Margaretta Eagar




Margaretta is known for having been governess to the last Tsar’s daughters. These were Tatiana, Olga, Anastasia and Maria. She published a book entitled Six Years at the Russian Court.

She was born in Ireland. She came from the city of Limerick.

Margaretta was a Protestant which made her a minority in Ireland and a tiny minority in Limerick. She was one of ten children. She spent some time in Belfast and qualified as a nurse. She ran an orphanage for a while.

She was recruited specifically to be a governess to the Grand Duchesses. She courageously moved to Russia despite never having been there and speaking not a phonem of Russian. Miss Eagar’s first impression of Russia was positive,

”I may say here that the Russians are sympathetic and kind to a degree, and they are always willing to help a stranger in any way in their power.”

She worked as a governess to the Imperial Family from 1898. At 35 Margaretta Eagar was considered middle aged. She had ample relevant experience. She was unmarried and at the age of 35 it was assumed that she would always remain unmarried. Being a spinster was a prerequisite of the position.

The Tsar’s four daughters picked up a Hibernian lilt from their Irish governess. Protestants were more acceptable than Catholics in Russia. This is because the Orthodox Church and the Roman Catholic Church had an frosty relationship since the schism of 1054. The Russian imperial family sometimes wed Protestants but they never wed Catholics.  As Margaretta Eagar noted some Orthodox Christians even attended Protestant worship sometimes:

” Many Russian people go on Easter Sunday to the English and Lutheran churches. ”

She lived at Susvina Dacha which was 4 or 5 miles from the Peterhof Palace. She spoke French which she found useful in communicating with many officials. French was the principal foreign language in Russia at the time.

Miss Eagar’s role was childcare more than education at that stage. Their Imperial Highnesses were all very little. However, she spoke English to them which they knew from their parents. She also did some basic literacy with them. Looking at Margaretta Eagar’s own writing there is no doubt that she was a highly intelligent woman. University education was scarcely available in Ireland for women. Even then it was effectively impossible for all but the wealthiest girls to access tertiary education.

Nikolai II has gone down in History as uncaring towards his subjects who suffered horrifically under his misrule. Miss Eagar had a different take on him. She found him considerate towards the lowliest of his subjects:

”When an Imperial train stops at a station, a deputation of the principal persons, headed by one called the Stavosta or Elder, presents the Emperor with bread and salt. Shortly after the accession of Nicholas II., he found that the poorer villages and communities were unable to afford the expense of the gold plate, and yet could not bear to be outdone by the richer villages. He therefore issued a decree that henceforth bread and salt should be presented only on wooden or china dishes. This is very characteristic of his thought for his poorer subjects.”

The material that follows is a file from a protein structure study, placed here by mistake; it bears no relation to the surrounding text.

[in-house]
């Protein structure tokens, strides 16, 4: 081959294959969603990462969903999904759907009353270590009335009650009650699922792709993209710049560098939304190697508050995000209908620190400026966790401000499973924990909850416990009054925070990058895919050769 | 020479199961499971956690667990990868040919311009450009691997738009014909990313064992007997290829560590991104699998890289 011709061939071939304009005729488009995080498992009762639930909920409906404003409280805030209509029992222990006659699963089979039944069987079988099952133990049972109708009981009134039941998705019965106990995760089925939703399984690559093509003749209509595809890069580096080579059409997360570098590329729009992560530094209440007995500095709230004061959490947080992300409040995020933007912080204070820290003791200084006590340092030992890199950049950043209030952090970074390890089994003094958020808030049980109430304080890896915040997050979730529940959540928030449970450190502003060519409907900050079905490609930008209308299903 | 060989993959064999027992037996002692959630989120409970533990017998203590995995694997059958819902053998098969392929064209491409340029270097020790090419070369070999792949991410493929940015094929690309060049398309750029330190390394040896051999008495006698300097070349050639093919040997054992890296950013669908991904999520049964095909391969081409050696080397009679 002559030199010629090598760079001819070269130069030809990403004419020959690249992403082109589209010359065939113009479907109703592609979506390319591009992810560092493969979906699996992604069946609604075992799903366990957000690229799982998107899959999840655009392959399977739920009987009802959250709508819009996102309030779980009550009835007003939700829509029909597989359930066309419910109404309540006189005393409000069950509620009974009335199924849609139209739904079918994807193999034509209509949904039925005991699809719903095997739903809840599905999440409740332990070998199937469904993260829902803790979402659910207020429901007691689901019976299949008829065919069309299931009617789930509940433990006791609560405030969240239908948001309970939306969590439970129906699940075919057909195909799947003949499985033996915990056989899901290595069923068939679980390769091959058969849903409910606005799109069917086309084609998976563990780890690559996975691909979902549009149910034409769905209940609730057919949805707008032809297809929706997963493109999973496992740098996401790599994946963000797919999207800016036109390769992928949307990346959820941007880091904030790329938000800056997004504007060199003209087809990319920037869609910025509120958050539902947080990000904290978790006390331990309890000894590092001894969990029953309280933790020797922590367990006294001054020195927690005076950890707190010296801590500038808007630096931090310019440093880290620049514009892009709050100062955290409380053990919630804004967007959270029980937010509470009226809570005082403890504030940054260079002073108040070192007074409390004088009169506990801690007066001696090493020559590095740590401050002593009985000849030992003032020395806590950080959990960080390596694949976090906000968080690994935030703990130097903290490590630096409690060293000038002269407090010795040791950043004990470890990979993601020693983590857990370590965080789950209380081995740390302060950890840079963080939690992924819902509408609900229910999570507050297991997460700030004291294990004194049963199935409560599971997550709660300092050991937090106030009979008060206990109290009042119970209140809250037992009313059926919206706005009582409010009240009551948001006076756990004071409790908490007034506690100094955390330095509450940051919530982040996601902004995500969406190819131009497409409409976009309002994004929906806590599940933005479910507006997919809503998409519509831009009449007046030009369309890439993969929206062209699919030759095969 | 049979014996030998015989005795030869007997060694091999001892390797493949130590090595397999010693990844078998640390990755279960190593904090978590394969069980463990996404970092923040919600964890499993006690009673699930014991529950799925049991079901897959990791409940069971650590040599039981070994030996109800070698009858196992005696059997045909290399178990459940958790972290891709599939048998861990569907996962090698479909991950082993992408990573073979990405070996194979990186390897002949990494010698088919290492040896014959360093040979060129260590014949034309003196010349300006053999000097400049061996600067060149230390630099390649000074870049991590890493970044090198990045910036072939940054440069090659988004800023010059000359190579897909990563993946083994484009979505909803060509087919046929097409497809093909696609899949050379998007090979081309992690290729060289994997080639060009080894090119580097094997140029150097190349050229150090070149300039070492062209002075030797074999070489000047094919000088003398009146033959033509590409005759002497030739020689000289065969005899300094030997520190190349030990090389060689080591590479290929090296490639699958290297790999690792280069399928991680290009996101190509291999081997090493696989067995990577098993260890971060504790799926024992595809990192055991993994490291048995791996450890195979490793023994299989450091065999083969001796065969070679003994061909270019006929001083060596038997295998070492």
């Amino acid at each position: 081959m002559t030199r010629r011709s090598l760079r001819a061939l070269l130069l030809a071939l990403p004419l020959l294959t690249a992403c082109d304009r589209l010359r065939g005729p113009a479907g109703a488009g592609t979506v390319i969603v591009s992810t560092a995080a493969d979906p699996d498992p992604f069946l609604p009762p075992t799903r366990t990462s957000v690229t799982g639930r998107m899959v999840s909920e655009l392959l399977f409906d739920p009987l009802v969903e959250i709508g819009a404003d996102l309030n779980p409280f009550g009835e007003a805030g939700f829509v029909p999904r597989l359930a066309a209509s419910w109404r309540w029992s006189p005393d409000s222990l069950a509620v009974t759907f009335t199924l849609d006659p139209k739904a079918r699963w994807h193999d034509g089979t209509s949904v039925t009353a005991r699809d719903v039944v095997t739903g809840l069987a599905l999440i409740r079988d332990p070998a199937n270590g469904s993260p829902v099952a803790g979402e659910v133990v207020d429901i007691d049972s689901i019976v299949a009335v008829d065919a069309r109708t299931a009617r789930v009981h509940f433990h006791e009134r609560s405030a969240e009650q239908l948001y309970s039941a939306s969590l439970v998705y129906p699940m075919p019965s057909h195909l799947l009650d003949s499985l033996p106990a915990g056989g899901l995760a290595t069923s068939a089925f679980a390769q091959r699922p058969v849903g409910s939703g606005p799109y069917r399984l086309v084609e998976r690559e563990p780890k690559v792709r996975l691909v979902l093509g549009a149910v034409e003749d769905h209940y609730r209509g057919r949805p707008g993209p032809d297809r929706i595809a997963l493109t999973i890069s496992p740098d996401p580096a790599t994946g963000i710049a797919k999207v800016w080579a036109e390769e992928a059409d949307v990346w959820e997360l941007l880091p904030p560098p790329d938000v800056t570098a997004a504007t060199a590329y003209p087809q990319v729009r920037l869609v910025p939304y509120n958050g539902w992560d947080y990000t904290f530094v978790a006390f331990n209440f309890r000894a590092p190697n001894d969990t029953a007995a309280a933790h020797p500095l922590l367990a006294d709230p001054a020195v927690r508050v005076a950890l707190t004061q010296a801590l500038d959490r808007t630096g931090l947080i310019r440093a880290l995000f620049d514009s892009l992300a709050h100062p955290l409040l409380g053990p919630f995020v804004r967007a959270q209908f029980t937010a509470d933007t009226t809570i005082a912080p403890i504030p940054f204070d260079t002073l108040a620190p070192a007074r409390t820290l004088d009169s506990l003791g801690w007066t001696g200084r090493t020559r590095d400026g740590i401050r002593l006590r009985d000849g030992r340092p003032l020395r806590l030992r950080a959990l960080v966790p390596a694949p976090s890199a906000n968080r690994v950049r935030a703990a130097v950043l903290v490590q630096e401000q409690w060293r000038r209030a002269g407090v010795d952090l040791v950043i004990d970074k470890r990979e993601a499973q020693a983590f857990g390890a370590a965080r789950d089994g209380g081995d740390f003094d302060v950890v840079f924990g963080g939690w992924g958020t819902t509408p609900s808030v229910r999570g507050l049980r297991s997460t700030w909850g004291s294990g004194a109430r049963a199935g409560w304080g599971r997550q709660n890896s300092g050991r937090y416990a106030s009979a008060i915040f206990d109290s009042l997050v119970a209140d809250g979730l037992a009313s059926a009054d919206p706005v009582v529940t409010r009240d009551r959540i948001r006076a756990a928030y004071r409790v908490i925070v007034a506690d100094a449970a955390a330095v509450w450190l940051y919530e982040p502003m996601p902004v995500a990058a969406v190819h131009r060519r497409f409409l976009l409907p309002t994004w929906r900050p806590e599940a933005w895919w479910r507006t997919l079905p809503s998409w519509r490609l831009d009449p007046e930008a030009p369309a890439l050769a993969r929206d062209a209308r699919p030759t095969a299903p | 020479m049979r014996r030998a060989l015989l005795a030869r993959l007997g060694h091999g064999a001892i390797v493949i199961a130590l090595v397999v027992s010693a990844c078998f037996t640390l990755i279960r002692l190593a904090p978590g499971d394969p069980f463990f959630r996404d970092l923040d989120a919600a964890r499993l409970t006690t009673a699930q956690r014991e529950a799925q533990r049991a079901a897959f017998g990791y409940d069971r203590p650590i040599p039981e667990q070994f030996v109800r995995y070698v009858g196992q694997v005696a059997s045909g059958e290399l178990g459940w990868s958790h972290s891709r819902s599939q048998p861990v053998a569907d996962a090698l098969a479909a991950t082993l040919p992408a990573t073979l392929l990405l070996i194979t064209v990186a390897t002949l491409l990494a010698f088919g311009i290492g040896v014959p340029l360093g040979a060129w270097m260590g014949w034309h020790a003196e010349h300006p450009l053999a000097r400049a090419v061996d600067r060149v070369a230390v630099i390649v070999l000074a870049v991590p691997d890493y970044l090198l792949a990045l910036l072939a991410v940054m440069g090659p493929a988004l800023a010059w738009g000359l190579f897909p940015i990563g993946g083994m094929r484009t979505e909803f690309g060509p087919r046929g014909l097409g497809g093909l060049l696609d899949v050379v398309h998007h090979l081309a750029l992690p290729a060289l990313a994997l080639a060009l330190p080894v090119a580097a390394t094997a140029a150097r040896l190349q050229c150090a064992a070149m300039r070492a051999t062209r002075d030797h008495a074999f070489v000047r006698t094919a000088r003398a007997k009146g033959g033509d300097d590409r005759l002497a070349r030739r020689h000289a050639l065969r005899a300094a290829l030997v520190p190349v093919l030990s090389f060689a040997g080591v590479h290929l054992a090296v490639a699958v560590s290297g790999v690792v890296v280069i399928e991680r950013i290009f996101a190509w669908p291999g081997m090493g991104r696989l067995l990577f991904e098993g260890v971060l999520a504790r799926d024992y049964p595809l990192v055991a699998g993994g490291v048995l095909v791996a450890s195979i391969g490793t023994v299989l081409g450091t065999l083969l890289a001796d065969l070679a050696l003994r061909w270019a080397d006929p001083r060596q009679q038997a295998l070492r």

Miss Eagar was a hit with the princesses. She writes with blatant fondness about her former pupils.  It is hard to remember that these people we see in sepia tinted photographs and who were so adulated were real people with foibles, fun and weaknesses. In her colourful prose the Grand Duchesses come alive as the little girls they really were:

”In the picture gallery here is the finest collection of Rembrandts extant. One of these represents the visit of the Trinity to Abraham. I was one day looking at it, trying to make out what it meant, when the little Grand Duchess Olga ran up to me, and, putting her hand in mine, asked me what I was looking at. I told her ; she then looked at it earnestly, and suddenly burst out laughing, exclaimed : ” Oh ! What a very funny picture a man holding a leg of mutton in his hand, and carving it with a knife, and a bird sitting at the table.” The bird, needless to say, was one of the angels.”

The daughters of the Tsar behaved badly sometimes like other children. It was their governess’s duty to deal with this. She recalled some squabbling between them:

” Once there was a cinematograph exhibition for the children and some friends. One picture showed two little girls playing in a garden, each with a table before her covered with toys. Suddenly the bigger girl snatched a toy from the little one who, how- ever, held on to it and refused to give it up. Foiled in her attempts, the elder seized a spoon and pounded the little one with it, who quickly relinquished the toy and began to cry. Tatiana wept to see the poor little one so ill-treated, but Olga was very quiet. After the exhibition was over she said, ” I can’t think that we saw the whole of that picture.”